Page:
Blenheim farm's 'beautiful crop' of tomatoes sold off cheap as regular markets disappear
'With farming you can't put a pause on a crop'
Unable to sell thousands of tomatoes to market, a local farm in Blenheim took to social media in the hopes of not wasting the crop. And before they knew it, all the tomatoes were sold.
"We couldn't fathom throwing them in the garbage," said Bonnie Verbeek, social media operator for Platinum Producer. "We completely underestimated the power of social media."
Verbeek's husband, Tim, co-owns Platinum Producer, which grows tomatoes and sweet bell peppers.
Due to a decreased demand in locally grown tomatoes — a combination of shops purchasing cheaper crop from Mexico and restaurants not needing as much supply as a result of the lockdown — Verbeek said they had 15 skids of tomatoes that were at risk of rotting away.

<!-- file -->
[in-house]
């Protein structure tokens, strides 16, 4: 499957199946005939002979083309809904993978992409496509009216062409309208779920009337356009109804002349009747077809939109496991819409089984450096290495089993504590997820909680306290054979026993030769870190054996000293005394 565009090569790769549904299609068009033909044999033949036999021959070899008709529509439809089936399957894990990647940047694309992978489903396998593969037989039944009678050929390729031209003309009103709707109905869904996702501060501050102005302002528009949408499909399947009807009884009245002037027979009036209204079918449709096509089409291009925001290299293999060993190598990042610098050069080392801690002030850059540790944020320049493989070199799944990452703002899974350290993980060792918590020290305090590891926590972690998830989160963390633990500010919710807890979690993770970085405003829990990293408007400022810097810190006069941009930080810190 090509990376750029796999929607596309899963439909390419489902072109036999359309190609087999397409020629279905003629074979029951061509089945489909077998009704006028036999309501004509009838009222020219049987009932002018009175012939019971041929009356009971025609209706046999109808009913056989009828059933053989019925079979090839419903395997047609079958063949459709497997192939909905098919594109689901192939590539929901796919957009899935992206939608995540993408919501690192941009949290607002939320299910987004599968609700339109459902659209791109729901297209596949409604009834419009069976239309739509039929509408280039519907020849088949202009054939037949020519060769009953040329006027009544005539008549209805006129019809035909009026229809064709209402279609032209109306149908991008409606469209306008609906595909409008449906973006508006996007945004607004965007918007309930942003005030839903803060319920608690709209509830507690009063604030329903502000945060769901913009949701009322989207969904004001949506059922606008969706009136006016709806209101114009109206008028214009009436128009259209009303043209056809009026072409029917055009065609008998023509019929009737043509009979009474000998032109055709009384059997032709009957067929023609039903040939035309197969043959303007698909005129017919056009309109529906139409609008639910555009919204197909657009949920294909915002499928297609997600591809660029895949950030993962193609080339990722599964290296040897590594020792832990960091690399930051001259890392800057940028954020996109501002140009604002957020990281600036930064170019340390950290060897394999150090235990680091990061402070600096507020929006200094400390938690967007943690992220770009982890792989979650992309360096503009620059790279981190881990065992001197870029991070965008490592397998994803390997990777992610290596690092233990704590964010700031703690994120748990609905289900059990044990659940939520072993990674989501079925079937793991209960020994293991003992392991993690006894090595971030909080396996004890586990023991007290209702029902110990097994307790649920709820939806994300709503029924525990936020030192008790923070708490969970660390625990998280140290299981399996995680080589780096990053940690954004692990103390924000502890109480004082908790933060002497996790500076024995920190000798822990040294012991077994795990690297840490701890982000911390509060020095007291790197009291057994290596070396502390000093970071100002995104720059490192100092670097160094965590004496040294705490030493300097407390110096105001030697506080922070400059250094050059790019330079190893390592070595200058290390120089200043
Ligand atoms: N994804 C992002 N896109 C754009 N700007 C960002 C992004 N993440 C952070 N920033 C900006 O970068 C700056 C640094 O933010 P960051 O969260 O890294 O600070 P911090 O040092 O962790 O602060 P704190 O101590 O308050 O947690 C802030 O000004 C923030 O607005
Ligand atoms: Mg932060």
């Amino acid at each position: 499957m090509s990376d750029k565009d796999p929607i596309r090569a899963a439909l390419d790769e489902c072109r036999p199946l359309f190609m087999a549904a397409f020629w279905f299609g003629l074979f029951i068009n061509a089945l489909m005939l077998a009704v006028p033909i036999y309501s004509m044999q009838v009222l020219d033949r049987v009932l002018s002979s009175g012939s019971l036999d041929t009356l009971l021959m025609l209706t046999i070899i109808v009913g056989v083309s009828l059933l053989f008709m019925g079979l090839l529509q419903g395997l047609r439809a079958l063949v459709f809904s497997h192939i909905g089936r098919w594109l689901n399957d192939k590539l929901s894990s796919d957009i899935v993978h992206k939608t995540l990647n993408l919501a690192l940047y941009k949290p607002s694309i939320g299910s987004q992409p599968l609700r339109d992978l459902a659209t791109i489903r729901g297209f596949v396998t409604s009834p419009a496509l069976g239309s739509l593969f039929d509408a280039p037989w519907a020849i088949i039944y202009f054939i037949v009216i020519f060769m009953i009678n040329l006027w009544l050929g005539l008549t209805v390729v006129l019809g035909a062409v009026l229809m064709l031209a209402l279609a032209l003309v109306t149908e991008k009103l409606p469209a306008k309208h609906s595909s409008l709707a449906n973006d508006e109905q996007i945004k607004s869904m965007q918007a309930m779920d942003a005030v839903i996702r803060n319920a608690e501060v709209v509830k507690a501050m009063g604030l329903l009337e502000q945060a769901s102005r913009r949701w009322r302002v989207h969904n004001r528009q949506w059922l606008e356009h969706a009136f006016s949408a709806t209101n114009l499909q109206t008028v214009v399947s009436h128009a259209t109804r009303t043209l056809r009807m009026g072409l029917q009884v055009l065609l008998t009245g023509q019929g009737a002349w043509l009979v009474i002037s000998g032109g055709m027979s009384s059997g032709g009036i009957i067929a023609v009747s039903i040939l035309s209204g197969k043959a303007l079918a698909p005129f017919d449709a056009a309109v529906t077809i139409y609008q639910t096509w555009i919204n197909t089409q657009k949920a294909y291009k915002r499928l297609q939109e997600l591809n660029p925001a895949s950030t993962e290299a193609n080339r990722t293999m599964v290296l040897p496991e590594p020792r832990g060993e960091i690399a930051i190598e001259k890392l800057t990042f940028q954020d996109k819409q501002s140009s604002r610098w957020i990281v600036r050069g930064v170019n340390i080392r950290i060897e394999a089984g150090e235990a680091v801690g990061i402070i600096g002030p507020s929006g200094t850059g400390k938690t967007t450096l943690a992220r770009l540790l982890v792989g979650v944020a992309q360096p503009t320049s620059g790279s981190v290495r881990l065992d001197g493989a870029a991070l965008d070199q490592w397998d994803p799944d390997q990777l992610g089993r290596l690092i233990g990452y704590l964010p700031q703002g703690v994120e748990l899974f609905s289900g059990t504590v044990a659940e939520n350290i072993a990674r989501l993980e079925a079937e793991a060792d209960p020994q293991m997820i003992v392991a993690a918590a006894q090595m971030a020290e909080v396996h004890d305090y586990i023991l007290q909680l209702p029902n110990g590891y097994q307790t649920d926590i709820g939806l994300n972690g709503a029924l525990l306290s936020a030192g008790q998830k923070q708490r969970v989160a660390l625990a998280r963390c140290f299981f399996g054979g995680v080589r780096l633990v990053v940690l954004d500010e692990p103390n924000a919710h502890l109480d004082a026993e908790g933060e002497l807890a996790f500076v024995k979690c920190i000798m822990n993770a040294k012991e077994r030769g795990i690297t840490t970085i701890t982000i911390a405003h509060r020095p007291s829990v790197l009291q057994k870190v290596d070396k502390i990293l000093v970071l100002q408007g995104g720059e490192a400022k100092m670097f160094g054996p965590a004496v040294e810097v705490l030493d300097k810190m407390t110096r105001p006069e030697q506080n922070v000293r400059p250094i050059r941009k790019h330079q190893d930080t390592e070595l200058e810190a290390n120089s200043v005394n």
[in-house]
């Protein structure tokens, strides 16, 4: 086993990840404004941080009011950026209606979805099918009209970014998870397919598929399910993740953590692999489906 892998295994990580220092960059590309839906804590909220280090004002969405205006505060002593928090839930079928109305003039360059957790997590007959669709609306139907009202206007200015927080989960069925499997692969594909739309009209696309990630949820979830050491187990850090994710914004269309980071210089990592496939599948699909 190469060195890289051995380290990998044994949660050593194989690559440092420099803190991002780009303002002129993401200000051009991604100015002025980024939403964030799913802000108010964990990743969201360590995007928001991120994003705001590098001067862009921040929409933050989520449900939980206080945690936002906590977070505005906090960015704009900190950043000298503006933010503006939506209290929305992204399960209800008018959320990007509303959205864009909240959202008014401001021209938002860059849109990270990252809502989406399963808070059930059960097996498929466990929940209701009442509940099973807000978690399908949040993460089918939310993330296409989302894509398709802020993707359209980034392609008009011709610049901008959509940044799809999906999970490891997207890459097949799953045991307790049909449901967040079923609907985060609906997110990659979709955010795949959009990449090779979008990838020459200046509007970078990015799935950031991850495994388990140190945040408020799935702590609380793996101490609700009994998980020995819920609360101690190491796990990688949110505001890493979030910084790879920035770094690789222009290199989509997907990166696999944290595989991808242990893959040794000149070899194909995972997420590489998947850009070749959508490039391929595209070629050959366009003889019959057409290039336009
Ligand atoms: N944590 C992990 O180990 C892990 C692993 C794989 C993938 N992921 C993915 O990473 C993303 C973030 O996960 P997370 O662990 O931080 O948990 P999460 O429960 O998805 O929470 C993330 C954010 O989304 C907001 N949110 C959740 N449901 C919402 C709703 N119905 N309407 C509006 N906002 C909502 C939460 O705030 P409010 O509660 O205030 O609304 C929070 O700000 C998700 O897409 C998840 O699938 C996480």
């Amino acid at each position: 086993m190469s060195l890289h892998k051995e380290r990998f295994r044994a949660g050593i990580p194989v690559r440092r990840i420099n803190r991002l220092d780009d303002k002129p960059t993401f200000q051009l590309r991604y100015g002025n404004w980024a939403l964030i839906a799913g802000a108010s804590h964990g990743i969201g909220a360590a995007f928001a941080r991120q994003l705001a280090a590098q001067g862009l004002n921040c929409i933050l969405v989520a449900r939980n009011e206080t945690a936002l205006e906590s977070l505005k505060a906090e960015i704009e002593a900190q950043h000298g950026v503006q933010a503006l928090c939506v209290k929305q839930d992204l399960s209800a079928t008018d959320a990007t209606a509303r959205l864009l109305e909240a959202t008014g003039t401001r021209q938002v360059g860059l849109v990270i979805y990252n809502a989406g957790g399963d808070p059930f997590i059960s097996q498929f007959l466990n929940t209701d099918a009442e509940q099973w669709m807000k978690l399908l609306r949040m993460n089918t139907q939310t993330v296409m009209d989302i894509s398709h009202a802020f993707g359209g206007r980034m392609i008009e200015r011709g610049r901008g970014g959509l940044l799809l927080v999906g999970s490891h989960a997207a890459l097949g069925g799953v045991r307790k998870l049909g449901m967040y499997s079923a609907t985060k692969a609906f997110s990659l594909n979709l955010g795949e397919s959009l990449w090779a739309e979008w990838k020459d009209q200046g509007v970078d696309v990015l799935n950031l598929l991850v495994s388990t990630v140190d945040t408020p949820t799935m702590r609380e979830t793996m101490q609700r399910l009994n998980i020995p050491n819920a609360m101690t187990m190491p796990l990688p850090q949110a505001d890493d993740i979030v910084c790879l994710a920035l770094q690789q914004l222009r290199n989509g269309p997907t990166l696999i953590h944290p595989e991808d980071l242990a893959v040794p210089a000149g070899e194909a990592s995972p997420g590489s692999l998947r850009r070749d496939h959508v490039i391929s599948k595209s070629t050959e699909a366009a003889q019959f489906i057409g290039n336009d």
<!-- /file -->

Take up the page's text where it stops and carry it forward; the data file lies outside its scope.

Each skid has 80 flats of tomatoes.
"It's become this perfectly awful storm that you know with with farming you can't put a pause on a crop we keep growing and it's kind of salt in the wound because we have this amazing, beautiful crop, of course all of our input costs and then we have these beautiful tomatoes with nowhere to go," she said.
So instead, Verbeek said they decided to advertise the flats at $5 each. Though the price-tag puts the company at a loss, she said they had to get the tomatoes sold.
"We were absolutely blown away by the turnout yesterday," she said. "We had to bring two people from the warehouse and two of our workers and we still had lineups, it was unbelievable ... but we had people driving from everywhere so I mean we had people driving from the other side of Toronto to take back and donate to their community."
She said lots of people were buying tomatoes for local food shelters and charitable organizations.
By the end, Verbeek said they sold 21 skids, more than they had intended.
At this time, she said they'll have more crop ready in the coming days that likely won't sell to market so they're planning on putting more out at $10.
Unfortunately, Verbeek said they've been in this position before where they can't sell their produce as places are importing crop from outside the country at a cheaper cost.